Overthinking, need help getting the GF a her first shotgun

teej89

New member
For her birthday I want to get her her own shotgun, she's 5'-4" 130# and my full size SX3 is big on her. The recoil is not an issue, she's shot 100 rounds of clays back to back days with no complaining and 3" turkey rounds(she's law enforcement so guns aren't new to her). However we went on her first pheasant hunt for 3 hours and she said she was feeling fatigued because of the weight of the gun with breaking brush and my fast paced flushing lab.

I had her shoulder a bunch of different guns and it came down to the Mossberg 500 bantam, she shouldered it and it was the only gun she instantly said "wow i really like this". Now I was like I'll obviously get the 12ga over the 20... well it turns out the 12 is 7.25# when my SX3 is 7#.... They make a 20ga synthetic which is 5.25#.

Here's my concerns about the 20ga, please talk me out of them.

1) It seems it'd be more inferior over the 12 for pheasants/clays/ducks and turkeys
2) The lighter weight, more recoil than my semi auto 12ga? Specifically for shooting 100 round sporting clays, not concerned about hunting with it

Pros about the 20ga
1) WEIGHT, 2.25# lighter than the 12ga. Carrying that over 5-10 miles a hunt is going to feel a lot better
2) However I could get her a hip holster to sit the butt of the 12ga in which would greatly reduce the weight of the 12ga.

Thanks guys!
 

jonnyB

New member
Seems like you are attempting to buy one gun for everything, including turkeys. Not sure the 20 ga is the answer.

I'm not a duck or turkey hunter but shoot sporting clays and pheasants - with a 20 ga.. Ducks over decoys, clays and pheasants will work for the 20 ga, but you may consider the 12 for turkeys.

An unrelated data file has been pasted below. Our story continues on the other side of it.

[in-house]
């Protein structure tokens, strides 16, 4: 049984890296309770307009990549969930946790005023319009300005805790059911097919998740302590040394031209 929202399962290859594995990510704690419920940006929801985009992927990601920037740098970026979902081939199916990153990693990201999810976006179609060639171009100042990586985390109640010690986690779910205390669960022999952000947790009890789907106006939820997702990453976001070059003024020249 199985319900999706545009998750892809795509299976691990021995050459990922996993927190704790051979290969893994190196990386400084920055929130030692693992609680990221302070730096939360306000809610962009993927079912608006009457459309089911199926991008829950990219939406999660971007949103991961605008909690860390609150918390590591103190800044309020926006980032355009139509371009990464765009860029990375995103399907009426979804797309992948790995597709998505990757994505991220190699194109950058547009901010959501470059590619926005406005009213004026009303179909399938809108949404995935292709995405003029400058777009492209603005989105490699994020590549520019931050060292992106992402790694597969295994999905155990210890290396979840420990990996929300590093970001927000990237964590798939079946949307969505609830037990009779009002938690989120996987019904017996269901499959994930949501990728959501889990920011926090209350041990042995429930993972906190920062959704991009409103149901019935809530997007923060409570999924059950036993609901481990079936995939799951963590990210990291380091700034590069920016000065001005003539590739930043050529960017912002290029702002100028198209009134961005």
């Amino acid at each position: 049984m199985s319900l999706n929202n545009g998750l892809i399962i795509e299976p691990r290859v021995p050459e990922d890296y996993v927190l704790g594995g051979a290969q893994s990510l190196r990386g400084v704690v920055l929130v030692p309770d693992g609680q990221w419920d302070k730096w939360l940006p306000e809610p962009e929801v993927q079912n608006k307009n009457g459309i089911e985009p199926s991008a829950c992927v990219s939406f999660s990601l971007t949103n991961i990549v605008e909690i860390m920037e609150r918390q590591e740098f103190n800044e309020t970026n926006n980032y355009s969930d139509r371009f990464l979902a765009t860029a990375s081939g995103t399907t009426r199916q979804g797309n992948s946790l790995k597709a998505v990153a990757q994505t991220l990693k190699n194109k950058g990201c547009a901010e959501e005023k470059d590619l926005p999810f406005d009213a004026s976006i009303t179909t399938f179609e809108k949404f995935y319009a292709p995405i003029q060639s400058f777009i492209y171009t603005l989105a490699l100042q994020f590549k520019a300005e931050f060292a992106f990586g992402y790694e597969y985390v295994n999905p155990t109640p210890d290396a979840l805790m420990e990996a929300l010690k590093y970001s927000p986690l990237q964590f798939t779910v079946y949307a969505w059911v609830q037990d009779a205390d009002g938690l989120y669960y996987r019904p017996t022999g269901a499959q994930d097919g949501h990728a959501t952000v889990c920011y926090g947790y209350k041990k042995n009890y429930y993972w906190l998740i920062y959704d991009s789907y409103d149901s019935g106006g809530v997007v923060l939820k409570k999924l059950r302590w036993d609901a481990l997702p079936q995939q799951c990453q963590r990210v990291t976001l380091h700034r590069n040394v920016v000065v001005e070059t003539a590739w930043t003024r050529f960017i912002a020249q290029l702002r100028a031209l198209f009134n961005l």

Not all the 20ga guns are in the 5.5lb range so you may want to buy a gun (20) that's a little heavier, in order to avoid some of the recoil that a lighter gun can produce.

This probably has you more confused that before!!
 

max00

New member
Your GF will be fine with a 20ga for pheasant hunting & clay shooting.
I would have her pick out the shotgun that she likes/ that fits her/ that she's comfortable with.
A semi-auto will have less felt recoil than a pump because of the action.
I have a Mossberg 500 in 12ga for HD. The "bantam" model is a youth/female model with a shorten length of pull. I think you can find a better shotgun with a little more research.
If she wants to go turkey hunting, maybe she can borrow one of your 12ga's because it's a sit and wait hunt anyway.
 
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birdshooter

New member
For her birthday I want to get her her own shotgun, she's 5'-4" 130# and my full size SX3 is big on her. The recoil is not an issue, she's shot 100 rounds of clays back to back days with no complaining and 3" turkey rounds(she's law enforcement so guns aren't new to her). However we went on her first pheasant hunt for 3 hours and she said she was feeling fatigued because of the weight of the gun with breaking brush and my fast paced flushing lab.

I had her shoulder a bunch of different guns and it came down to the Mossberg 500 bantam, she shouldered it and it was the only gun she instantly said "wow i really like this". Now I was like I'll obviously get the 12ga over the 20... well it turns out the 12 is 7.25# when my SX3 is 7#.... They make a 20ga synthetic which is 5.25#.

Here's my concerns about the 20ga, please talk me out of them.

1) It seems it'd be more inferior over the 12 for pheasants/clays/ducks and turkeys
2) The lighter weight, more recoil than my semi auto 12ga? Specifically for shooting 100 round sporting clays, not concerned about hunting with it

Pros about the 20ga
1) WEIGHT, 2.25# lighter than the 12ga. Carrying that over 5-10 miles a hunt is going to feel a lot better
2) However I could get her a hip holster to sit the butt of the 12ga in which would greatly reduce the weight of the 12ga.

Thanks guys!
Just something to think about when shopping for a new gun.